Joseph Gold is a professor of literature as well as a family therapist. In fact, sometimes he combines the two specialties in a practice of 'bibliotherapy".
He says," When you read fiction or poetry you experience feelings, emotions, as well as thoughts and images. You see pictures in your mind and you have feelings associated with the pictures. Most people are not in the habit of identifying these feelings or even of being aware of them. When you learn to do this, you can use your feelings about what you read to explore yourself, your relations, your attitudes to job, home, sex, children and parents, aging, death, and religion. There is a direct link between what you feel about stories and what you feel about everything else, especially about yourself."
I really appreciated his visual of 'a path'. Imagine you have a favourite path that you know well and walk often. It is mapped into your brain. But, one, day, it is blocked- by flood or fallen trees. "Your life story is like this path, and when it is blocked by grief or loss, unforeseen events such as war, job loss, earthquake, or divorce, it may feel to the sufferer that the path or story cannot be continued or recovered."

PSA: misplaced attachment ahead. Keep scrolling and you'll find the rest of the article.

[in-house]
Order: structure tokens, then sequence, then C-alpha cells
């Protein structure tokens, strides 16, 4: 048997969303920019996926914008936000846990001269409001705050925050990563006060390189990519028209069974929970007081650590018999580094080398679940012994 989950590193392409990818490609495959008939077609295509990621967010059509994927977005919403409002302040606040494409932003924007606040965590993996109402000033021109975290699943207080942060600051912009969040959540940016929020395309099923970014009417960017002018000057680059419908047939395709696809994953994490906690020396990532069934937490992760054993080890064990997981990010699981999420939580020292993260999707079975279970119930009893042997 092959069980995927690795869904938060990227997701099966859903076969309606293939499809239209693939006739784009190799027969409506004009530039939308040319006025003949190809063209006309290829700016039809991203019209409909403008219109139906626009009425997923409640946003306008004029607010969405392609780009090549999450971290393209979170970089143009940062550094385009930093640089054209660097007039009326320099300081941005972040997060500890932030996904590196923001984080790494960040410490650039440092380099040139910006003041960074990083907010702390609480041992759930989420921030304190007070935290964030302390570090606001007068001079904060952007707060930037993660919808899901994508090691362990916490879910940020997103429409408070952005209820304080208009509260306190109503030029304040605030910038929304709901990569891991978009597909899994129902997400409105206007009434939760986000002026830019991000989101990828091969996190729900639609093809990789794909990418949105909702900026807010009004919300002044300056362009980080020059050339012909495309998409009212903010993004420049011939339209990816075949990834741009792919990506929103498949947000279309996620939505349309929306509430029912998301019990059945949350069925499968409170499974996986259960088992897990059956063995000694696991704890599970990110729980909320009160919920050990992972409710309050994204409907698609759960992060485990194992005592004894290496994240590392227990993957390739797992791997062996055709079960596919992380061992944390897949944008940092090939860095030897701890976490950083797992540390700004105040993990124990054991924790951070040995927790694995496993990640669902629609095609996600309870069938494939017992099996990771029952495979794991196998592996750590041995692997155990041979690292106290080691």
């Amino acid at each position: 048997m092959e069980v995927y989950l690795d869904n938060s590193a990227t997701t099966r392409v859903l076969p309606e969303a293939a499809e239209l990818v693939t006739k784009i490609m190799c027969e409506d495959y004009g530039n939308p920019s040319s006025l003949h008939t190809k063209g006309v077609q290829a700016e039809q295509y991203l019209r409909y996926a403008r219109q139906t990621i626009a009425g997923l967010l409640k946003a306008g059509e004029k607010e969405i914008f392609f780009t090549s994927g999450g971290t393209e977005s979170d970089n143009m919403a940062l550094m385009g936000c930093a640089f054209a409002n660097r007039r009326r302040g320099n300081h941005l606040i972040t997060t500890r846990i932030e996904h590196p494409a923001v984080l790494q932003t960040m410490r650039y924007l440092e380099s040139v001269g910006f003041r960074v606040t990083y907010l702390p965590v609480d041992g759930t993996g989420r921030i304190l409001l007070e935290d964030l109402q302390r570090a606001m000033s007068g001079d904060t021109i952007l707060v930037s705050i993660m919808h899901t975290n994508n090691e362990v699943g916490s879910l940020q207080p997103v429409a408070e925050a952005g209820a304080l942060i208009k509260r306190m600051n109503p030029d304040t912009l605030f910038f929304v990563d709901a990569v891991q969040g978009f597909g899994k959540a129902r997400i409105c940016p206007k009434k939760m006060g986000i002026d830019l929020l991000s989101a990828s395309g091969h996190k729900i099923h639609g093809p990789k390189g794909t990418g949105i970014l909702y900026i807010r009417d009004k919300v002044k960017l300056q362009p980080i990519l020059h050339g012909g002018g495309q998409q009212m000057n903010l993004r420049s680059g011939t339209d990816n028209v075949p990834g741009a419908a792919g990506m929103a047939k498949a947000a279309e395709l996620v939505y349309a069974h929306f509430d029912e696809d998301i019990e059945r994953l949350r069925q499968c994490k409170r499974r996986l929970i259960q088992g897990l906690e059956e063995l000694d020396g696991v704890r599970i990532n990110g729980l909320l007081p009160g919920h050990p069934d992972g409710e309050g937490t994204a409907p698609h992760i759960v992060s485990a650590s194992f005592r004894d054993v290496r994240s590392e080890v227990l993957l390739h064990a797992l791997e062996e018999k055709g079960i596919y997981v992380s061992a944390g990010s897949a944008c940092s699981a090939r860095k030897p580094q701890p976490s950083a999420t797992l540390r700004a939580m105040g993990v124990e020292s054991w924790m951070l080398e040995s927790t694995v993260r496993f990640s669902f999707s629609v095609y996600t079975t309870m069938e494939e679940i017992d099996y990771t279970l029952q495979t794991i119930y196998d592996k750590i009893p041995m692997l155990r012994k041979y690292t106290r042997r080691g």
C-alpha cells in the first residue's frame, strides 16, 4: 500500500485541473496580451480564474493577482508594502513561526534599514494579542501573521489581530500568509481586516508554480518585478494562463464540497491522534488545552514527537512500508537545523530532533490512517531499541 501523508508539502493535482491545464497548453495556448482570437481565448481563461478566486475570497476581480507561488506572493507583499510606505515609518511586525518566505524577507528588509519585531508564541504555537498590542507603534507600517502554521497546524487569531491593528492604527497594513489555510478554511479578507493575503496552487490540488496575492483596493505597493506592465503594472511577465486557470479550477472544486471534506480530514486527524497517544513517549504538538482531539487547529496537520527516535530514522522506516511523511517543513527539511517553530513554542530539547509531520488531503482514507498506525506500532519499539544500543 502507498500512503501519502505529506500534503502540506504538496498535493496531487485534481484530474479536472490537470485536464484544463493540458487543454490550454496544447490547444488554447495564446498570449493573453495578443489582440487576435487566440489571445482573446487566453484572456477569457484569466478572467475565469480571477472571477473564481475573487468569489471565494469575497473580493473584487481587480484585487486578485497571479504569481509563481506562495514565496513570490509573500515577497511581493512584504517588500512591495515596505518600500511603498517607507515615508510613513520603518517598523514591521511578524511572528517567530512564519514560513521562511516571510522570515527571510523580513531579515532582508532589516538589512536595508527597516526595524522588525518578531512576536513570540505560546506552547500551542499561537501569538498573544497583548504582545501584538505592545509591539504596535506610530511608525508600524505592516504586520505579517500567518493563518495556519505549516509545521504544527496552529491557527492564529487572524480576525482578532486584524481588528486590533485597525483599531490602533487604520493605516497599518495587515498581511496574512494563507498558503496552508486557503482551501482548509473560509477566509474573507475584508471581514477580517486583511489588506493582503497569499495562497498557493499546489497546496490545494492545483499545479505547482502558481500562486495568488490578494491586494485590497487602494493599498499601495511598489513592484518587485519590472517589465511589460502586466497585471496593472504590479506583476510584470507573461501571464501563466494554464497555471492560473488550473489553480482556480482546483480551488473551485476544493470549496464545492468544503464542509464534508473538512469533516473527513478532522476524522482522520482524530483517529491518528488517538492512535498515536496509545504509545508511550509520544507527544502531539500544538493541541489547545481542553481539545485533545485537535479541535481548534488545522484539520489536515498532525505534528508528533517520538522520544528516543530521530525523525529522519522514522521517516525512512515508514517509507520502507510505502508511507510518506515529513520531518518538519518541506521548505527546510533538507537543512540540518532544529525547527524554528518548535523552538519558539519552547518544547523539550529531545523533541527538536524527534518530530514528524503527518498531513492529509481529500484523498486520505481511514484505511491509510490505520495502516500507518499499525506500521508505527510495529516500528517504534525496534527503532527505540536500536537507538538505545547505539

Perhaps everyone is looking for empowerment, in one way or another. I enjoy books that show the resilience of women. My husband reads about war, actually, but his favourite author, Jeff Shaara, also writes about resilience. He relates individual stories of resilience in the face of the horrors of war. "Resilience"- we all need it to live a full life.